Lingayen-Dagupan prelate to CM Philippines Community: Be mystic missionaries, ignorant professors, rich enough to tend to the poor

Date Posted: December 17, 2021 at 11:35 AM


Archbishop Socrates Villegas challenged the Congregation of the Mission to continue the development of their ministry during the Eucharistic celebration for their 150th Jubilee Anniversary held last December 13 at the Santuario de San Vicente de Paul.

The Lingayen-Dagupan prelate, in his homily, asked the CM Philippines community to be reminded of the charism of Saint Vincent de Paul and adapt it to the changing times.

“[A]s we look forward to the next 150 years, I say three questions: are you mystic enough to be a missionary? Are you ignorant enough to be a professor? Are you rich enough to be an apostle to the poor?” he said.

Reaching to his own Vincentian background, Abp. Villegas revealed although he did not have direct associations with the Congregation or has he been under a formal Vincentian education, he was formed inside the walls of San Carlos Seminary, which was built by Vincentians. He also mentioned his closeness of his mentor, former Manila prelate Jaime Cardinal Sin who is a renowned Vincentian.

 “[T]here is some Vincentian blood in my veins, at least by osmosis from my Archbishop,” he said jokingly.

He then encouraged the community to review the community’s achievements to find potential opportunities.

“Fruits need roots, and we are tasked to be fruit-bearing for the next 150 years of Vincentians in the Philippines. So, we look back at our roots, so that we can bear better fruits for the future,” he said. 

Mystic Missionaries

The Archbishop then encouraged the CM community to “be mystics” and not activists, as the true mission “comes from an intimate, contemplative, mystical encounter with the Lord — listening to the beating of that heart.”

“You carry in your name the word mission. You are by vocation, by origin, by conception, missionaries... For the next 150 years, I say my dear brother Vincentians, we need mystic missionaries; we need contemplative missionaries,” he said.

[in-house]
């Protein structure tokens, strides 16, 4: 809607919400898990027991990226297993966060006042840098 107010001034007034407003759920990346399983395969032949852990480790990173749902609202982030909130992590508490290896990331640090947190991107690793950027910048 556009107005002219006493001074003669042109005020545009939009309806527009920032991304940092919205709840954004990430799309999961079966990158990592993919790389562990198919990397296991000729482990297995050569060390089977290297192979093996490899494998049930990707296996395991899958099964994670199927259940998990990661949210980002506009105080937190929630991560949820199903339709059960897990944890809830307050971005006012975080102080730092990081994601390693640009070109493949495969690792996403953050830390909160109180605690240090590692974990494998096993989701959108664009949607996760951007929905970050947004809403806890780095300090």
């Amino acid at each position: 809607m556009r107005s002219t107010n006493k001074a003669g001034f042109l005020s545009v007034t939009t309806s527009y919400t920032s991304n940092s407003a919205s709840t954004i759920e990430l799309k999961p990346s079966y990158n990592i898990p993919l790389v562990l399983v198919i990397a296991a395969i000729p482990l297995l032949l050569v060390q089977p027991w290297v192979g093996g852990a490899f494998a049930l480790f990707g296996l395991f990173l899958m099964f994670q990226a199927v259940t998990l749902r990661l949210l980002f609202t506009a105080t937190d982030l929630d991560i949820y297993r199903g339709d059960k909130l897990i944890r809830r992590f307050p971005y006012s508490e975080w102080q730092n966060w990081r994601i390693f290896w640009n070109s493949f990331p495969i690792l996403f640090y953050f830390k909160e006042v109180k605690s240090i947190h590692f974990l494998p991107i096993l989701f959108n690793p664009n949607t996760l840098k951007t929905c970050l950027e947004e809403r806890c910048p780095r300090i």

“150 years from now, when the Vincentians celebrate 300 years of the Philippine Province, I hope they will be able to say of us; that we have been contemplative missionaries — missionaries who came from mysticism; missionaries looking into the world, looking through the door wanting to proclaim Christ in society, with head listening to the beating of the Lord’s heart,” he furthered.

With this, he urged the priests to have eyes looking into the world, eager to bring the gospel of Jesus, and ears that are always sensitive to the whisperings God’s heart.

Ignorant Professors

Abp. Villegas also mentioned the initial role of the Vincentian Fathers when they first arrived in the country – to be formators of the clergy.

“You were invited to the Philippines 160 years ago, 10 years later to become a Philippine province, mainly for the task of forming priests – seminary formation, professors in the seminaries – that was the original vision, and that continues to be our vocation,” he said.

He, however, asked his brother priest-professors to emulate the humility of Saint Vincent as they educate the new breed of pastors of the Catholic Church.

“The great disease of seminary formation of our time is the culture of entitlement -- the culture of entitlement, the culture of being privileged, the culture of considering ourselves gifted, and therefore deserving of more than what the others receive,” he argued.

“[I]t is ignorance of the things in the world, it is ignorance in the things about sin – it is [a] deep humility to understand that everything that I do in seminary formation, I do in the name of the Lord. To him be glory, not to me.”

The former Bishop of the Diocese of Balanga then mentioned a reminder – that everyone, in their lifetime, are perpetual students of God.

Apostle to the Poor

Now going to the roots of the Vincentian charism, Abp. Villegas told the community to emulate what Jesus Christ did in his 33-year lifetime – give himself, the true wealth of giving.

“[W]e have been reminded that we are poor apostles to the poor. Yes, we must live the evangelical poverty; yes, we must live in simplicity; because we can only preach them stomachs if the stomach of the Vincentian is as empty as the stomachs of the poor,” he said.

He then pivots in his statement asking the CM priests, “Are you rich enough to be an apostle to the poor?” pointing out that richness is not always about money, food or scholarship but in the things of God.

“We were called to reach out to the poor, must be those visionaries. We might not be able to feed all the hungry; we might not be able to set all captives free; we might not be able to clothe all the naked; we might not be able to give drink to the thirsty, but we can give Jesus all the time,” he asserted

“That is our only vocation – to give Jesus, always Jesus, only Jesus.”